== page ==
Discrete mathematics is the study of mathematical structures that are fundamentally discrete rather than continuous. In contrast to real numbers that have the property of varying "smoothly", the objects studied in discrete mathematics - such as integers, graphs, and statements in logic - do not vary smoothly in this way, but have distinct, separated values.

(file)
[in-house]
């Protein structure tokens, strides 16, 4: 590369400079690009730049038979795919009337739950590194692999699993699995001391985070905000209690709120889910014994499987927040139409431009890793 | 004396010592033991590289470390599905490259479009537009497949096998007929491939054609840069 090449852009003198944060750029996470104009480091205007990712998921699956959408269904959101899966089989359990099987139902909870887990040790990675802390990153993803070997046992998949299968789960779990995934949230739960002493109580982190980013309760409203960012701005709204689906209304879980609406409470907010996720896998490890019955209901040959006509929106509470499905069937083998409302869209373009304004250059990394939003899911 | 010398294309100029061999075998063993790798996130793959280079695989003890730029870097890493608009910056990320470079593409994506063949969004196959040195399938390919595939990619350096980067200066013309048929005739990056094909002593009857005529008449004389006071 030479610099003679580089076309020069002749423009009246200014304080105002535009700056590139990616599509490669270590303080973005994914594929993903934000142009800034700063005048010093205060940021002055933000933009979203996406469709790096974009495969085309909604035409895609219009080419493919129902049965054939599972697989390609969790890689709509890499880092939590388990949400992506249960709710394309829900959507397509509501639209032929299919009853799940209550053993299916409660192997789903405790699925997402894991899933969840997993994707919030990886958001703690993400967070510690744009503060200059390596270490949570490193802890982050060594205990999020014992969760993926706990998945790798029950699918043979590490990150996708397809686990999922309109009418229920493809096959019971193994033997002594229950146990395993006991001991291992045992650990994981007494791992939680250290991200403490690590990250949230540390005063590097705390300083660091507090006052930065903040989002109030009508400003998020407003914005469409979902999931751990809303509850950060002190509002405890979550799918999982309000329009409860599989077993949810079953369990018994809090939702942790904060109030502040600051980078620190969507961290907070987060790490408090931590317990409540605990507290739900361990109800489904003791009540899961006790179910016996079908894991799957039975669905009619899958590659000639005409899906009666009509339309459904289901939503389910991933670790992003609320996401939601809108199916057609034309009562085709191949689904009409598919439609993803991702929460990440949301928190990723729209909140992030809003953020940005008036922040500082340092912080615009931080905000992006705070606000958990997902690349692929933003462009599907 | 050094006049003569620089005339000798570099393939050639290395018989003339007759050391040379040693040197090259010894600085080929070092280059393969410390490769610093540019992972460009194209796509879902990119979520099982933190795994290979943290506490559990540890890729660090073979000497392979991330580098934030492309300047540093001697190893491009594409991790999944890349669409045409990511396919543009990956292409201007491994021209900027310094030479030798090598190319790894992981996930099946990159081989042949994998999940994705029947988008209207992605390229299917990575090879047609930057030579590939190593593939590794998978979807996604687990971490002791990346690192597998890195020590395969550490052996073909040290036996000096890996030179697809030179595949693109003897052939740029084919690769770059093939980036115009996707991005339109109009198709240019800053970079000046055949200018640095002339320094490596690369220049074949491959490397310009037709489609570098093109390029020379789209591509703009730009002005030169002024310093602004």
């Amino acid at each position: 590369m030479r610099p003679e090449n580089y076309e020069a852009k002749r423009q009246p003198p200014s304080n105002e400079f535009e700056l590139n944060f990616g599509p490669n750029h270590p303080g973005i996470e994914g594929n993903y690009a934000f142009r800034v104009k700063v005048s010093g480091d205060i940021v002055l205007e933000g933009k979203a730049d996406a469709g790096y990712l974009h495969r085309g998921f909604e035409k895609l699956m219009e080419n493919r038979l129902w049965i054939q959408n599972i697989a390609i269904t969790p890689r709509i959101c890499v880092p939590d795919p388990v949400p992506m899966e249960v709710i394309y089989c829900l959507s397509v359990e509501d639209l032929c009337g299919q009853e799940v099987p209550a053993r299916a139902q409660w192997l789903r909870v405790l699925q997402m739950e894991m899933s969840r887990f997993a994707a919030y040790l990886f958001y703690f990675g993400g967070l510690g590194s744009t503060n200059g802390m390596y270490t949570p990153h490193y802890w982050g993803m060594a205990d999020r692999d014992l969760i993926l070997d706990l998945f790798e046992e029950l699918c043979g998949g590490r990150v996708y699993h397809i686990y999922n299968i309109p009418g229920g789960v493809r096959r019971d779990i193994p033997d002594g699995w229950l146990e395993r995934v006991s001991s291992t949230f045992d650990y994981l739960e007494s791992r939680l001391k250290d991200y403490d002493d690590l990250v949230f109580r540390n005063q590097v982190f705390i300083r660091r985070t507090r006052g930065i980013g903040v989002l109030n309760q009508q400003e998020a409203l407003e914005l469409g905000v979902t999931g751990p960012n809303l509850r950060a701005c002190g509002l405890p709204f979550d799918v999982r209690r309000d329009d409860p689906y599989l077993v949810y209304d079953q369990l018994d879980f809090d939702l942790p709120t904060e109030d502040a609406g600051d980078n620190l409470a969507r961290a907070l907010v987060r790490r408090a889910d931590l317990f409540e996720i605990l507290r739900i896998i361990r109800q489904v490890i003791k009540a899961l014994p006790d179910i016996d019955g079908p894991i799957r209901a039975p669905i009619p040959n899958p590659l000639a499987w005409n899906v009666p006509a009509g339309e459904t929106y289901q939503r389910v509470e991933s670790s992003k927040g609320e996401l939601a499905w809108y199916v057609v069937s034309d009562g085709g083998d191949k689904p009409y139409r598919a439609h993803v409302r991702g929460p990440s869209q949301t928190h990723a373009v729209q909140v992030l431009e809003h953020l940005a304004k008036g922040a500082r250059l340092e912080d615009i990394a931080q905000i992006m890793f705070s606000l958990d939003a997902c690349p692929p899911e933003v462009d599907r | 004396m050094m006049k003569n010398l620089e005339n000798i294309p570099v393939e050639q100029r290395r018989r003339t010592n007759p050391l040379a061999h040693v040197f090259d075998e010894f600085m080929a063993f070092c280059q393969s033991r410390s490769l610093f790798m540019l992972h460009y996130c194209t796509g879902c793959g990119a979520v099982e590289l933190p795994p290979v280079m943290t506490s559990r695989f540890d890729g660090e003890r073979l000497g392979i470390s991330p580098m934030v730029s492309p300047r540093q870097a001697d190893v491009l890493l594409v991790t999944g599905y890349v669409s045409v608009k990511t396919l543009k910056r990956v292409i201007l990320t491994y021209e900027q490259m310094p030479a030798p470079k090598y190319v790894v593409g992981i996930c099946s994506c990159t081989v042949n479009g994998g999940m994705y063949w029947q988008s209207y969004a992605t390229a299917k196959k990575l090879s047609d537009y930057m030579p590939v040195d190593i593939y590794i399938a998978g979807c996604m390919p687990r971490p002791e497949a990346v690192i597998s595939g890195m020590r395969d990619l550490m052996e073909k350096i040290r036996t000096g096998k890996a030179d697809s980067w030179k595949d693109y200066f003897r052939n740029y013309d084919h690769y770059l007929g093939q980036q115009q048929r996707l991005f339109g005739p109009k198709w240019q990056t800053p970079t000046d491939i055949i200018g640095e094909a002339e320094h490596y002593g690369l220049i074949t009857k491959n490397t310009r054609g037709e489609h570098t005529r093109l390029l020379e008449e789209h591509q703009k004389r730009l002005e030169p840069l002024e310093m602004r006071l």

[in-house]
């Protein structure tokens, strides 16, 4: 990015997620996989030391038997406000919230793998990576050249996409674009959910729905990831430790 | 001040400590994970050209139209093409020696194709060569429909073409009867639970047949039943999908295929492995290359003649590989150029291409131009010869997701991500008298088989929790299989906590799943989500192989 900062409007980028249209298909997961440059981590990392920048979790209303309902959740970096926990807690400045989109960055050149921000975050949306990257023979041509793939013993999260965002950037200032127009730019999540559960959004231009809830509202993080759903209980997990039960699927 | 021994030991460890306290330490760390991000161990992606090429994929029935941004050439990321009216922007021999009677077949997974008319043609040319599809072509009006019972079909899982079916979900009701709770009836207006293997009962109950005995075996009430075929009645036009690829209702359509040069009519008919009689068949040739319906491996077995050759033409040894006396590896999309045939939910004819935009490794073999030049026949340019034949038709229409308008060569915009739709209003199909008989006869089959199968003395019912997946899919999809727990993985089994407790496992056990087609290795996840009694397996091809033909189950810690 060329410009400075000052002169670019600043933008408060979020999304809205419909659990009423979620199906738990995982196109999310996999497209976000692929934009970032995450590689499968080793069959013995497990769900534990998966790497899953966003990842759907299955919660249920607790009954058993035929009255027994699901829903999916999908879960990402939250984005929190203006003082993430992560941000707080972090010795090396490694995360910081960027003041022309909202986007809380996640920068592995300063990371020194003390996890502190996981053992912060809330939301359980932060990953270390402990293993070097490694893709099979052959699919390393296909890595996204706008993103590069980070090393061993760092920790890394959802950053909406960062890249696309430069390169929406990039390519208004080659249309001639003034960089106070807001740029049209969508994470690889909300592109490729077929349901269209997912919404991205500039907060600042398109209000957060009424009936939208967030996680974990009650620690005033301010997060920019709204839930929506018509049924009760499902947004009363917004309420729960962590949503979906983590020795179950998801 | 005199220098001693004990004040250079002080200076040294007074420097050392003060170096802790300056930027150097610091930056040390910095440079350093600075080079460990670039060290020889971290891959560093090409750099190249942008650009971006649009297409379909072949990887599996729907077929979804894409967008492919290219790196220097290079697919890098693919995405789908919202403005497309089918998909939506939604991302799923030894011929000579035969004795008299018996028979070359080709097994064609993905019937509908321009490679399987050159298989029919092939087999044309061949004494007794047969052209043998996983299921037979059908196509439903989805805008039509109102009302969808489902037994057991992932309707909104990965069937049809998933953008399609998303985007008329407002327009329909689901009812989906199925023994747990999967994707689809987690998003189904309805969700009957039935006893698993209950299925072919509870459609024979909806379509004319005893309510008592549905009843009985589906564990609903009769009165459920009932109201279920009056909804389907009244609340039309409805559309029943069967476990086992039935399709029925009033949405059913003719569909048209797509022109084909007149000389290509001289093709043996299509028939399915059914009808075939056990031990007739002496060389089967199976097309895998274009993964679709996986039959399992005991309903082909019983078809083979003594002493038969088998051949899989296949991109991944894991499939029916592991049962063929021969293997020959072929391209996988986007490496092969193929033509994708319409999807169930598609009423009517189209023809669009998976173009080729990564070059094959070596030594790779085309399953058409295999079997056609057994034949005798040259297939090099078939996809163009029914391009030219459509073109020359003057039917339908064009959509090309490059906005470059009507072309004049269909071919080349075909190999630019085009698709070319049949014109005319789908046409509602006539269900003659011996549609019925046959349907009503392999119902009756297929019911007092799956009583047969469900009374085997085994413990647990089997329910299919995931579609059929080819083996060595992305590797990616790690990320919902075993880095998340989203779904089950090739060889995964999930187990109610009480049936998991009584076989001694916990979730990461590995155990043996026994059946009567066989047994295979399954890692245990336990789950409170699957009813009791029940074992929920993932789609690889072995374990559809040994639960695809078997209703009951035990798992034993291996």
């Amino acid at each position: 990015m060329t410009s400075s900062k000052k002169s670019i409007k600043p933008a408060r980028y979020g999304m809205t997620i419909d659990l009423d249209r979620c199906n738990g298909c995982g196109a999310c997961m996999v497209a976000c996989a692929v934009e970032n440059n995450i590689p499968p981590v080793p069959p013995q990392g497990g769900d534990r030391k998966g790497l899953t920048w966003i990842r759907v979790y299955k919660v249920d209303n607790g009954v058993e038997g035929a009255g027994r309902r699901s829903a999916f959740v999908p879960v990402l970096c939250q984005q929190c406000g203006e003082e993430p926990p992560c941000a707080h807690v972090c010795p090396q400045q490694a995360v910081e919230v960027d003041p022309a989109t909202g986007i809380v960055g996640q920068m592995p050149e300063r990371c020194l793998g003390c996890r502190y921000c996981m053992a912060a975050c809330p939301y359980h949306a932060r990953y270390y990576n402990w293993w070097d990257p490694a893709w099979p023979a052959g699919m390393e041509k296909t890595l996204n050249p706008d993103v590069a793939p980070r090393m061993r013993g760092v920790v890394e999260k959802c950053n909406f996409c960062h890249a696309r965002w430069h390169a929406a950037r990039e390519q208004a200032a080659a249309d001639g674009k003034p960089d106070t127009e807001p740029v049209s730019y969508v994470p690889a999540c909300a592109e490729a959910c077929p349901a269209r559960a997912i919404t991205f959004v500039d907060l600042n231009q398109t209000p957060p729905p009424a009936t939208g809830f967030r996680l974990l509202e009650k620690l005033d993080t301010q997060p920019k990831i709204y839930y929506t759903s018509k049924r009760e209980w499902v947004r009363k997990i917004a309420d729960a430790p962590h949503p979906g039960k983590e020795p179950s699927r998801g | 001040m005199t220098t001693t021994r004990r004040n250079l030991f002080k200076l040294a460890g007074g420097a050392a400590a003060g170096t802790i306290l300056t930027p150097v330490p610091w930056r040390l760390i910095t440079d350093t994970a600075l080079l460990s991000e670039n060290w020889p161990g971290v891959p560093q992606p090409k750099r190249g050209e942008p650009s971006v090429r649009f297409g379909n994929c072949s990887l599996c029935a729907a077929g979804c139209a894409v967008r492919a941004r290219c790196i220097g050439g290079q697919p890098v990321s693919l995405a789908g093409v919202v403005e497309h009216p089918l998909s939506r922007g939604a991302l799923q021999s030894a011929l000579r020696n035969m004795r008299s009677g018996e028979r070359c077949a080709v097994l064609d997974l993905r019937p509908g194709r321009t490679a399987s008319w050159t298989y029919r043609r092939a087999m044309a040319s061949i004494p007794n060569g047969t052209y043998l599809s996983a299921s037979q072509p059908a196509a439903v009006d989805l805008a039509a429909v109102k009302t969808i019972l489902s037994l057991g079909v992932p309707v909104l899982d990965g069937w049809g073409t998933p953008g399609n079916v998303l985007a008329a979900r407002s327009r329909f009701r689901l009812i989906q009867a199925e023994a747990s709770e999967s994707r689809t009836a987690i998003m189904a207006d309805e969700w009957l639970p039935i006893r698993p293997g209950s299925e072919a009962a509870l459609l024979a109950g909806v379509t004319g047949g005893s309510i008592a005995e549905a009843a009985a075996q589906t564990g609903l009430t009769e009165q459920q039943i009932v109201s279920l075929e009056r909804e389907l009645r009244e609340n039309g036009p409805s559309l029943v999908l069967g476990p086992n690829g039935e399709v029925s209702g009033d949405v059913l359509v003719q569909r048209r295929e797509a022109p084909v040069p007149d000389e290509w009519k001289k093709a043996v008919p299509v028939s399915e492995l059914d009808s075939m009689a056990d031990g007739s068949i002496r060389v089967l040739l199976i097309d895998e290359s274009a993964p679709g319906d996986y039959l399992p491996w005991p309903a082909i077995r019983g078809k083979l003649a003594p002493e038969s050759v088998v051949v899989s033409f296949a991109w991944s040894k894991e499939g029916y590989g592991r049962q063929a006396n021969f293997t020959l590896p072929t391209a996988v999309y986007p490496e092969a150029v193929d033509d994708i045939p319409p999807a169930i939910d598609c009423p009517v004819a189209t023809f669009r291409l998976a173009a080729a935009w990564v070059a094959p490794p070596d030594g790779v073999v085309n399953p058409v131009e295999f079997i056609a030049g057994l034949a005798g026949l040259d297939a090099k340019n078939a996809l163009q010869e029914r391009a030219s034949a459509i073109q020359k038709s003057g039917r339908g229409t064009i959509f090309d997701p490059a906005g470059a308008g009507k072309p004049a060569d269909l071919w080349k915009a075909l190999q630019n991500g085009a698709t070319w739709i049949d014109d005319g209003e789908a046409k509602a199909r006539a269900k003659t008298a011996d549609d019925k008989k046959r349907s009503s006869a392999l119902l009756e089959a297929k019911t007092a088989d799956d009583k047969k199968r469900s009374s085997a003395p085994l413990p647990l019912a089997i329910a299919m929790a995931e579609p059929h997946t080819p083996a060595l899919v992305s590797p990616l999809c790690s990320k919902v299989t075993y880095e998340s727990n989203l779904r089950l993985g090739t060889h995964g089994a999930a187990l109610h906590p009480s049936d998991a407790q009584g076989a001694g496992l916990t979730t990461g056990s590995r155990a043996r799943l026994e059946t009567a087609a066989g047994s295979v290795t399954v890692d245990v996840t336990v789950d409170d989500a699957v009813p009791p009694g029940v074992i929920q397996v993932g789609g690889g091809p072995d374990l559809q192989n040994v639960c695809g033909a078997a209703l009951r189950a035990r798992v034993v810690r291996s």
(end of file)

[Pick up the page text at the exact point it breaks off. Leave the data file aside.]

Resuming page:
My primary research interest lies in game theory, specifically the theory of matching games. Matching games are n-player cooperative games, in which players care about the identity of players with whom they are "matched" -- examples include "the marriage game", labor markets, and the modeling of economic markets with indivisible goods. Other interests within game theory are the study of power in legislative bodies and the theory of money. Outside of game theory, I have collaborated on several research papers in graph theory.